“A World That’s Bigger” is the first song that Vial wrote as a father and is the title track to his latest release. He said it started with a Neil Young-esque riff that he jammed to before stumbling upon some melodies. He recalls humming as his daughter, Ginny, was sleeping in her bouncer.

“I was playing as quietly as possible. She’s just a baby, she can sleep through anything. I was lucky to catch that idea of the first verse, which is the first thing that I wrote lyrically for it during the processes of finding the chords that I was liking,” he recalls. “I was thinking about Ginny and I walking to this historic one-room schoolhouse down the street from our house and the baseball field and the church there. Then the theme of the weight of responsibility as a parent took over. Once I had the first verse and the chorus done, I knew that that was going to be a song.”

“Burning Bright,” meanwhile, was inspired by his late relative, David Plawecki, who started a pay-it-forward movement where he would give away $100 to everybody he knew for them to then give that money away to somebody else. Vial says he tries to write songs that are universal and this song embodies a universal theme of loss and death.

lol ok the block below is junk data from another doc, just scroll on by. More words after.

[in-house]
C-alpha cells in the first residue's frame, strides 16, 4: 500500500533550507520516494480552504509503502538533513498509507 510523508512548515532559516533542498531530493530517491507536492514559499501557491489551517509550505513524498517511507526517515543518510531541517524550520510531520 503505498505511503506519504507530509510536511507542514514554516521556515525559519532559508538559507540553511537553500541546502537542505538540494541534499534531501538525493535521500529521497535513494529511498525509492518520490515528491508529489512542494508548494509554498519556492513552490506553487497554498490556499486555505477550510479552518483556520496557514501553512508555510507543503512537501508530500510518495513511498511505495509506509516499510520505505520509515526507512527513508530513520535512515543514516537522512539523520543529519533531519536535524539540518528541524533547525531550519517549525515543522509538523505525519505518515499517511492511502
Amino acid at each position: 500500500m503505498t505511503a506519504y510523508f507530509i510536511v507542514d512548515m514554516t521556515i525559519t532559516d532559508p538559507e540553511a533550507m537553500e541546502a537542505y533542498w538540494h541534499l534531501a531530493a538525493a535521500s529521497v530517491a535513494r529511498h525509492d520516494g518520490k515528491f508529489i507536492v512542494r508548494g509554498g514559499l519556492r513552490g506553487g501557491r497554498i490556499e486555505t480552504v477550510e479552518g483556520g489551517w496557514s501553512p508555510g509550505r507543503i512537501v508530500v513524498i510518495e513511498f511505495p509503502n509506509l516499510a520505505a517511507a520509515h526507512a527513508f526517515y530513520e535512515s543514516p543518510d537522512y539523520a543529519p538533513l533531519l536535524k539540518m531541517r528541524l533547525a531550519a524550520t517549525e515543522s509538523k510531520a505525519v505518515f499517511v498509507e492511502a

“I’ve learned I have to write about what I know,” he shares. “The way in which I approach is totally up to me because I’m writing the song and I’m not writing a memoir. That is another key balancing act of what’s going to do the song justice versus what’s going to do my ego justice. I have to be writing about what I know to get to the part where I don’t get stuck in a loop and I have enough to go on and I have enough interest to explore it.”

Vial admits that he’s been wanting to write a murder ballad but if he’s writing one, he needs to know that he’s relating to the speaker in the song.

“If they’re angry, I have to feel that anger. Fortunately, I’ve never hurt anybody but I’ve got to relate to that anger to get that song done,” he explains. “When it’s a relationship song, I’ve got to relate to them on a very personal level to get the seed of the song. It might grow in a different direction, but my seeds have to be really personal to get to the end. Otherwise, I just don’t feel like I have enough to go on.”